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We love to hang out right where politics meets personal pettiness. After apparently out-right rejecting the aid pledged by the G7 over the weekend, Brazilian president Jair Bolsonaro has said he’ll take the $20 million USD if French President Emmanuel Macron apologizes and “withdraws his insults” from last week. Macron maintains that the Brazilian president is “mistaken” in his interpretation of the comments.

The beef between the Brazilian and French leaders began last week when Macron said that the “international crisis” of raging wildfires in the Amazon rainforest needed to be on the agenda at the G7 Summit over the weekend (for which he was president this year). The G7 consists of Canada, France, Germany, Italy, Japan, the U.K. and the U.S., so Bolsonaro took the inclusion of the wildfires on the agenda without the presence of Brazil as an attack on Brazilian sovereignty.

The Amazon rainforest (often called “the lungs of the planet”) is 6.7 million square kilometers and while the majority of it is in Brazil, it also covers land in eight other nations including Venezuela, Ecuador, Bolivia, Guyana, Suriname and French Guiana. Macron has questioned Bolsonaro’s commitment to the environment and preservation of the land and said over the weekend that while he understands the escalating problem to be mostly in Brazil, it should be a world issue.

“We respect your sovereignty. It’s your country,” Macron said Tuesday. “But we cannot allow you to destroy everything.”

THIS IS PERSONAL

As the dire situation in the Amazon progressed, so did the animosity between Macron and Bolsonaro. After the French president added the wildfires to the G7 agenda, Bolsonaro escalated their political differences to personal ones. CNN reports that someone posted a derogatory meme comparing Macron’s wife, Brigitte, to Bolsonaro’s wife, Michelle, on the Brazilian president’s Facebook page. Bolsonaro’s official account then commented, “Don’t humiliate the guy … haha,” (translated by CNN) in reference to Macron.

The French prez didn’t take kindly to the misogynistic and unnecessarily personal attack, as you might imagine. He called the comment “incredibly disrespectful” and went on to imply that Bolsonaro shouldn’t be president.

“What can I tell you? It’s sad,” he told reporters. “But it’s sad first and foremost for him and the Brazilians… I think Brazilian women are probably ashamed to read this from their president… since I have a lot of respect for the Brazilian people I hope they soon have a president who will live up to their expectations.”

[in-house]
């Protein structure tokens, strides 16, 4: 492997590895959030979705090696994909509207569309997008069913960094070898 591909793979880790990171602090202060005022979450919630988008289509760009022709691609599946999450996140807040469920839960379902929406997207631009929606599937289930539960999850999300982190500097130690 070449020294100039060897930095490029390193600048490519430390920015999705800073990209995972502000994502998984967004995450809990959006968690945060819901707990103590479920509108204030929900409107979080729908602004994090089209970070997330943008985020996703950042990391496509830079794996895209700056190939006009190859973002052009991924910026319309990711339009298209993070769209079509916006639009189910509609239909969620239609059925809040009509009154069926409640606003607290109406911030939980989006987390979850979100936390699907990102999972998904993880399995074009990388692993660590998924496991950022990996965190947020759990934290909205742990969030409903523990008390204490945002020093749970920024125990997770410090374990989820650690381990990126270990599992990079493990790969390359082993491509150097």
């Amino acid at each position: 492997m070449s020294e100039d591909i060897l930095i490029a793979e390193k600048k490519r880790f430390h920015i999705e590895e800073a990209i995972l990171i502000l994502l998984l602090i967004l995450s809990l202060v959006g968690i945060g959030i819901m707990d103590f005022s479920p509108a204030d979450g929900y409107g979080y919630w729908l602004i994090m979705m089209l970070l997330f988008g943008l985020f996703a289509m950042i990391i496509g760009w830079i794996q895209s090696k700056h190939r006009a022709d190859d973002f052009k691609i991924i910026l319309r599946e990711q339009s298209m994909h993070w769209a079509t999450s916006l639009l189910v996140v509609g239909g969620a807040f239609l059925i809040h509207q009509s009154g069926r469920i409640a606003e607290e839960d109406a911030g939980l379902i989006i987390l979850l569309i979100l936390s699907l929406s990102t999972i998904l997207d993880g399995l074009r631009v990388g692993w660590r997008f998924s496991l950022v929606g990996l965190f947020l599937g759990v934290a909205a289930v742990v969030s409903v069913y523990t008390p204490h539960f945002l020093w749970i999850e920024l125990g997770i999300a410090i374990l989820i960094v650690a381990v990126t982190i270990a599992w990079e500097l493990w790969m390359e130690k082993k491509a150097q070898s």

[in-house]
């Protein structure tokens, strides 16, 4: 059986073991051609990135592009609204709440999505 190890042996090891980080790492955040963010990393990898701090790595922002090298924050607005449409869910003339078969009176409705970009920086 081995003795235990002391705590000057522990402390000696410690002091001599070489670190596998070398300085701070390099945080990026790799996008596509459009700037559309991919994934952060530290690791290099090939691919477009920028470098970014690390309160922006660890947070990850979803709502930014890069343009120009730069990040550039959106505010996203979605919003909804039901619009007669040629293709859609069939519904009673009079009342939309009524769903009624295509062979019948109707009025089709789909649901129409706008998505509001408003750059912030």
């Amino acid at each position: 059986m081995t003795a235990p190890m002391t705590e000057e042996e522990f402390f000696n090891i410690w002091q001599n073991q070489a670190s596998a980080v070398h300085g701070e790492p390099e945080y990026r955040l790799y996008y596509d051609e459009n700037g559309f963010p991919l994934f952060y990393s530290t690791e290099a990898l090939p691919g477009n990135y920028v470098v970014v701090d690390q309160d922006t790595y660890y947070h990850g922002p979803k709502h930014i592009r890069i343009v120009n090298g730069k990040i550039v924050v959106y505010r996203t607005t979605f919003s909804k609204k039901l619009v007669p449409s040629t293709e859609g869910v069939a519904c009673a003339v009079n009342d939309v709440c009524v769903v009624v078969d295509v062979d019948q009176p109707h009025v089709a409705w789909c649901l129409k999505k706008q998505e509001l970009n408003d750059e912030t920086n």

WHAT ABOUT THOSE AMAZON FUNDS?

On Monday, Bolsonaro’s Chief of Staff initially said that the country would not accept the $20 million USD ($26.7 million CAD) offered by the G7. It wasn’t clear if they would also be rejecting the $15 million CAD and $15.9 million CAD respectively that Canada and the U.K. had also pledged separately. Tuesday, Bolsonaro walked back the out-right rejection, but added the caveat that he wanted Macron to apologize for his comments about him before he would accept the aid.

“First of all, Macron has to withdraw his insults. He called me a liar,” Bolsonaro said. “Before we talk or accept anything from France … he must withdraw these words then we can talk… First he withdraws, then offers [aid], then I will answer.”

Macron has said Bolsonaro is “mistaken” in assuming that the G7 countries were trying to undermine Brazilian sovereignty with the offer of aid, but hasn’t made any indication he will offer a public apology.

THE DEVELOPING AMAZON SITUATION

The devastation in the Amazon rainforest has not been overstated by social media. Brazil has reported a sharp uptick in forest fires this year with over 74,000 separate fires spotted in 2019 (up 84 per cent from this time last year). There’s some confusion and suspicion around why exactly the normally damp forest is burning at such an increased rate—environmentalists have accused farmers and loggers of setting the blazes to clear land which activists attribute to Bolsonaro’s weakening of environmental laws. Bolsonaro himself blames NGOs for setting the fires but provided no evidence. Limited rainfall (which is normal for the area at this time of year) is exacerbating the situation.

IRREVERSIBLE IMPACT

The most recent reporting on the wildfires is that even if they can be contained soon, the damage incurred already could send the ecosystem into a “spiral of collapse” resulting in even more deforestation. Scientists warn that losing a significant portion of the Amazon could have irreversible global impacts on the world’s climate, most significantly on atmospheric carbon levels. In layman’s terms: the planet’s lungs would go from sucking carbon out of the atmosphere and producing oxygen to just releasing a bunch of carbon. That means lower air quality and more greenhouse gases, as if our climate change situation wasn’t already dire enough.